Sunday, August 31, 2008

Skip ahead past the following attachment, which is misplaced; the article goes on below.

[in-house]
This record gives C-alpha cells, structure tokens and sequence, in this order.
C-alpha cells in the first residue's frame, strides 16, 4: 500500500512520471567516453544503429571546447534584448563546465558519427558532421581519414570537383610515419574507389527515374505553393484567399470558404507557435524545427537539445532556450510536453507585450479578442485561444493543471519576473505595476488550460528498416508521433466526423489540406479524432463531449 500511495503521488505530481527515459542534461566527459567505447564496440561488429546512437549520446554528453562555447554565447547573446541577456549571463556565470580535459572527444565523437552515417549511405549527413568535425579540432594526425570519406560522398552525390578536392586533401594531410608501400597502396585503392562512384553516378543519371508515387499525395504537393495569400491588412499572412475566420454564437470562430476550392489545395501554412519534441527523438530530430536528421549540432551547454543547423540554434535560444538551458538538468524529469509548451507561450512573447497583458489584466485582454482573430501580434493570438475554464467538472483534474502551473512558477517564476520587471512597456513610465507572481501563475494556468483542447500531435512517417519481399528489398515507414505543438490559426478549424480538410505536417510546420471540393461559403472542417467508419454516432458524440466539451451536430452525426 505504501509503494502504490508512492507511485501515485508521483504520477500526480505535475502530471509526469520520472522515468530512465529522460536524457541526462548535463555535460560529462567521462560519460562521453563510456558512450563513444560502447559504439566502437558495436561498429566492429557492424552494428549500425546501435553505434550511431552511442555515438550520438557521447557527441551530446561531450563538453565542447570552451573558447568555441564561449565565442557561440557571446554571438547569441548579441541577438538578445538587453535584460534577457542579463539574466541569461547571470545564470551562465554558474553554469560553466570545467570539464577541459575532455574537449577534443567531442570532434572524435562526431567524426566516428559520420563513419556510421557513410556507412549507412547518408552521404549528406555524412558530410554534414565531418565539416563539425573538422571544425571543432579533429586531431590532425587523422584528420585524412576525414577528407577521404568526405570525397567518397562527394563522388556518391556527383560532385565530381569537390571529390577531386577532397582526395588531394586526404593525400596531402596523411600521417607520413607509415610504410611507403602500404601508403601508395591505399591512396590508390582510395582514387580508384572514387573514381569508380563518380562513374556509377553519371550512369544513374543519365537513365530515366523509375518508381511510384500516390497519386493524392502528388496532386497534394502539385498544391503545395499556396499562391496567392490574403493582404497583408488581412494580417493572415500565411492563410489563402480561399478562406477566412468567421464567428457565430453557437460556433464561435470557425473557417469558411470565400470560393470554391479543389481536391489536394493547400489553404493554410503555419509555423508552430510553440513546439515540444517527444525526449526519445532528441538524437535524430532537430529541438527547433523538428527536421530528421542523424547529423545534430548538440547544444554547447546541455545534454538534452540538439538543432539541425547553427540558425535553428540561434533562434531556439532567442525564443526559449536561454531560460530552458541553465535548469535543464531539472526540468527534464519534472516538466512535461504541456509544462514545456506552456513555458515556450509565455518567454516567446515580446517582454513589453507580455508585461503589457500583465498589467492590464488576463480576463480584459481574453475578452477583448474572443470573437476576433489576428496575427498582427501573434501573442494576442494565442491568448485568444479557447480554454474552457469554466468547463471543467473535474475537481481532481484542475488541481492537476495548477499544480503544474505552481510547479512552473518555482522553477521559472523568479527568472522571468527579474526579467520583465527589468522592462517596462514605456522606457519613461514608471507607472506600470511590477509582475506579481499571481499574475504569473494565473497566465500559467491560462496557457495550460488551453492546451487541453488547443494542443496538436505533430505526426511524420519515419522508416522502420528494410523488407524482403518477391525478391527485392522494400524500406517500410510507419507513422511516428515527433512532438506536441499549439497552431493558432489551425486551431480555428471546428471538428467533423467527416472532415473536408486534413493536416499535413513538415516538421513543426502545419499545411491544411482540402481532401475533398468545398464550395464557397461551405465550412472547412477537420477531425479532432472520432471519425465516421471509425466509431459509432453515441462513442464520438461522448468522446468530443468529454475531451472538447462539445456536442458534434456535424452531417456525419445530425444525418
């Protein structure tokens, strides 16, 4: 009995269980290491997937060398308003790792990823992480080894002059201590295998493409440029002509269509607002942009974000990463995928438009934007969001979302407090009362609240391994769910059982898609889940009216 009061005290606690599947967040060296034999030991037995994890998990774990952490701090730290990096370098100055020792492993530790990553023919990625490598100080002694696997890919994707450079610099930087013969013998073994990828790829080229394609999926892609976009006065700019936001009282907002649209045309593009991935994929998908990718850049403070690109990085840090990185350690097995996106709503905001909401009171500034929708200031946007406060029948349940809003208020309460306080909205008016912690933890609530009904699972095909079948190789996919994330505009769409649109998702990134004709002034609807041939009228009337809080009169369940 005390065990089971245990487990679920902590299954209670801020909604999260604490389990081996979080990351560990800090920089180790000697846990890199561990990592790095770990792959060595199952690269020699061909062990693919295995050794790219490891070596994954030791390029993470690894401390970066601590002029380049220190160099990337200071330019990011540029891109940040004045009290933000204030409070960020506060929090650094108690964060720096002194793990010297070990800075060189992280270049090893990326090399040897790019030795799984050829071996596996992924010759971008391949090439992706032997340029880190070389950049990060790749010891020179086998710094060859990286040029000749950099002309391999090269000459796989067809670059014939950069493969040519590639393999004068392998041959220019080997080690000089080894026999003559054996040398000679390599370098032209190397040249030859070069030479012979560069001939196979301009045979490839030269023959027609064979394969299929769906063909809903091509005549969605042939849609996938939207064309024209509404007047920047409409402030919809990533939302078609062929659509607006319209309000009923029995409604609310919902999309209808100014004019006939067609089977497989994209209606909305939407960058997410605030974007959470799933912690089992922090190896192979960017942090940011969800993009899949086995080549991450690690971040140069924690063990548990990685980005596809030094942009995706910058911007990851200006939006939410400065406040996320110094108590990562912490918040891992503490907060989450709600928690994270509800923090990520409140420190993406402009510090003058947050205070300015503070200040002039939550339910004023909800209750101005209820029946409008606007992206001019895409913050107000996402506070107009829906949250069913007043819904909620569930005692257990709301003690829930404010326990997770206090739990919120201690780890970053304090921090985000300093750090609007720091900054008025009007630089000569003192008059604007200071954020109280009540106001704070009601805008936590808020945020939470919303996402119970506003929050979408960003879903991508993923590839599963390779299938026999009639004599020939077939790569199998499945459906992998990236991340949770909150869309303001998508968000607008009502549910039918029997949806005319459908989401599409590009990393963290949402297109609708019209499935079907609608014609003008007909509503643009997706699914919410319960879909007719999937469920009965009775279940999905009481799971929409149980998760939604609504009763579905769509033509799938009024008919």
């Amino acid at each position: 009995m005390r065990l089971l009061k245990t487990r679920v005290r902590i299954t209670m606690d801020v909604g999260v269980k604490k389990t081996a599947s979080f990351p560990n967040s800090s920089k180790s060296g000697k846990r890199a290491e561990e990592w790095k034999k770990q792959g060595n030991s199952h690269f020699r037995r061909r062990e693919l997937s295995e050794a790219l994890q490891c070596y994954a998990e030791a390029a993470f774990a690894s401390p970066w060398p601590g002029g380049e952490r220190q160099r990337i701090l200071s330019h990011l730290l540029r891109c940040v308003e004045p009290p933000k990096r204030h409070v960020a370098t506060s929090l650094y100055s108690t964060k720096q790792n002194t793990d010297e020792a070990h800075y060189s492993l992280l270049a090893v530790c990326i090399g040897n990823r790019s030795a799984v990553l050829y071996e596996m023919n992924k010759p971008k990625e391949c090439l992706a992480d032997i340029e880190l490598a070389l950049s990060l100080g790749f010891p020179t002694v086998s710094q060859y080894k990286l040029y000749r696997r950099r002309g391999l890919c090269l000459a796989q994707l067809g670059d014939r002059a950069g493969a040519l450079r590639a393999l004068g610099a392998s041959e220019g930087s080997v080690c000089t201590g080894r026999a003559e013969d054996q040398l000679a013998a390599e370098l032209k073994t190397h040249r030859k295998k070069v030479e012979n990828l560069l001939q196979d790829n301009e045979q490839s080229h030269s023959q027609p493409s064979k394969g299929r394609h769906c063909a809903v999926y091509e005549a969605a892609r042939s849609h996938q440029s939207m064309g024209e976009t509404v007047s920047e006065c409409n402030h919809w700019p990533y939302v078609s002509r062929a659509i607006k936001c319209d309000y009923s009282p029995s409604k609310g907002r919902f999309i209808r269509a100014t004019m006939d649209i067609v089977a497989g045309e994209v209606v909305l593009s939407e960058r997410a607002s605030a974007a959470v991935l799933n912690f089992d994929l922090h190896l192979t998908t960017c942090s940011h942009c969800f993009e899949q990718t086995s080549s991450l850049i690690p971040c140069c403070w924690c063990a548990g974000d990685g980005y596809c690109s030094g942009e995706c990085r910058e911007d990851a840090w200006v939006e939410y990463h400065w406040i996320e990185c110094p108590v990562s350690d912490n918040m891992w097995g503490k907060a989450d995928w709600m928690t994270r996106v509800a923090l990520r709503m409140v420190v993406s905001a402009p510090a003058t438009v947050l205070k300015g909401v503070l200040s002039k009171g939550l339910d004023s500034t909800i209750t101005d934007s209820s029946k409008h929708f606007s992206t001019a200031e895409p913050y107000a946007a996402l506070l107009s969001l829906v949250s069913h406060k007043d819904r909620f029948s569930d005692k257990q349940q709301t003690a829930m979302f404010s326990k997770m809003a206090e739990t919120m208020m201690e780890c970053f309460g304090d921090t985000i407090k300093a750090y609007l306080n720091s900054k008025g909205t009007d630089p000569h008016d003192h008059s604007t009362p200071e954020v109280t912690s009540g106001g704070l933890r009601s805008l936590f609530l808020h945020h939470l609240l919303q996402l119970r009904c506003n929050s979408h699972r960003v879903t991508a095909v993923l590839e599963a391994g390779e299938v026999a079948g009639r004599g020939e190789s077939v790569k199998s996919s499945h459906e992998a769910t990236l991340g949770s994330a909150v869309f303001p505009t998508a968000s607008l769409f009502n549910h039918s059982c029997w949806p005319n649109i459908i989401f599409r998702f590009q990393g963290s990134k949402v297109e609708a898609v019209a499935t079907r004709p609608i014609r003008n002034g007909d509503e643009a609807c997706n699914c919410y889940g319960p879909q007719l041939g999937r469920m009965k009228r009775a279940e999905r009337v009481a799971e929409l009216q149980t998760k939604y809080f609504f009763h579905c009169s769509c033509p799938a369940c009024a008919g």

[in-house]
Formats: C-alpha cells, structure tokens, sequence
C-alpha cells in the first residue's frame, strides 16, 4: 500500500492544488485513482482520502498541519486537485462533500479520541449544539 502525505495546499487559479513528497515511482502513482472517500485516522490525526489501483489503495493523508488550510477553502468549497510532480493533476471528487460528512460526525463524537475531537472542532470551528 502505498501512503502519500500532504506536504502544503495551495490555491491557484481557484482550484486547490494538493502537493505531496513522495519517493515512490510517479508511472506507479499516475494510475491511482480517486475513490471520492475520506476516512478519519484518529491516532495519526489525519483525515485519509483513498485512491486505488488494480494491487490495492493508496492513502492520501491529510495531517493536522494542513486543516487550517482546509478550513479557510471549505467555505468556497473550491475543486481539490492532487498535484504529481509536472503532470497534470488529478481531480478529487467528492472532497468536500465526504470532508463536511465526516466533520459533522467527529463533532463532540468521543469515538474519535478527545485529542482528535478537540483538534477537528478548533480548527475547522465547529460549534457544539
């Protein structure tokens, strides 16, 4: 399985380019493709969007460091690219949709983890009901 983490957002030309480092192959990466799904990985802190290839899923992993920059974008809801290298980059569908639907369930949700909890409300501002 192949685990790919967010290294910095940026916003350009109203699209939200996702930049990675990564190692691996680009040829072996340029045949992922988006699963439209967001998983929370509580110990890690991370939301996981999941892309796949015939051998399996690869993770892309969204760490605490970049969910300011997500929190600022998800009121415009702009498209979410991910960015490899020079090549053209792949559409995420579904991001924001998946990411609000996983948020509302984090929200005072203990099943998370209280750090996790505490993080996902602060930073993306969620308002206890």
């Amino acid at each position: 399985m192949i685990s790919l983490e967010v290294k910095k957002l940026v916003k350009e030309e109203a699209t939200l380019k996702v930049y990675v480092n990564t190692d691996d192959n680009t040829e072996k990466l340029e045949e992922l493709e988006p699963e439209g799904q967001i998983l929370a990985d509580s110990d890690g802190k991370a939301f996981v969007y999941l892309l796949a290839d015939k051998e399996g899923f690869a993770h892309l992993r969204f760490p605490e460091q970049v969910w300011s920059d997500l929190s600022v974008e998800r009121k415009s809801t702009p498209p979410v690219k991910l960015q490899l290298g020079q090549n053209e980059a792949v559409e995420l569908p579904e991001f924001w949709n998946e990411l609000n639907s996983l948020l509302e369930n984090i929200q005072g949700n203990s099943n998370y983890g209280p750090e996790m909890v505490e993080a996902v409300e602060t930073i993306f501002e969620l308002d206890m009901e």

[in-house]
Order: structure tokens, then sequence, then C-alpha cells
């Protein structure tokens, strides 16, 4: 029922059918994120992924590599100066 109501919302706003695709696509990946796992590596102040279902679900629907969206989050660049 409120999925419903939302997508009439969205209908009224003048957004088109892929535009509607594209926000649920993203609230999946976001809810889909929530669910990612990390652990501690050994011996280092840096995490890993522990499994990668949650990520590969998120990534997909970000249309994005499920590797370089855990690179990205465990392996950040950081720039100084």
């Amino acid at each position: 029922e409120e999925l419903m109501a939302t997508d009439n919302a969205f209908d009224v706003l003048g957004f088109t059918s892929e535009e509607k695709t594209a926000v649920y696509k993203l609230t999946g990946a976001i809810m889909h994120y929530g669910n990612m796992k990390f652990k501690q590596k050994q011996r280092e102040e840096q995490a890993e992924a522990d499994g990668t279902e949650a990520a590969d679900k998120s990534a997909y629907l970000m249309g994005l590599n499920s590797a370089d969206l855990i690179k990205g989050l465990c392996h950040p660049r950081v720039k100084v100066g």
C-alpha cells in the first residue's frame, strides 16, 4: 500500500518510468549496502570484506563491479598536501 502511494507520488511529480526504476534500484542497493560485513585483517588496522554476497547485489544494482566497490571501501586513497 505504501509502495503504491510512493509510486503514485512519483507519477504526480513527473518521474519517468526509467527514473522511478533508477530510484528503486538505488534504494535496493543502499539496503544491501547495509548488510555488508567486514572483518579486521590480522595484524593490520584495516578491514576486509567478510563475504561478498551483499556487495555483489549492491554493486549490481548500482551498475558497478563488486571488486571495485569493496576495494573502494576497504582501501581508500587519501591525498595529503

Rib tips (a.k.a. brisket, a.k.a. coastal cartilages, a.k.a. breaks). Many people think rib tips and riblets are the same thing. In fact, many websites will tell you they are. They are not. Rib tips are small, meaty pieces that have been cut from the lower ends of the spare ribs when making St. Louis cut ribs. Tips come from near the sternum, breast, and belly. Eating rib tips takes a bit more work than other cuts because the small bone-like cartiladge goes every which way, so there's some gnawing to be done. In addition, tips can be chewy, so many butchers will remove them and chop them for stir-fry or grind them for sausage. In some regions, tips are actually preferred to other cuts, and in other places nobody want them. Go figure. A dozen tips, or one section trimmed from a slab of spares, will fill a normal person. The picture here shows a spare rib and the cartilage from th tips attached. When butchered, the tips are cut at this junction.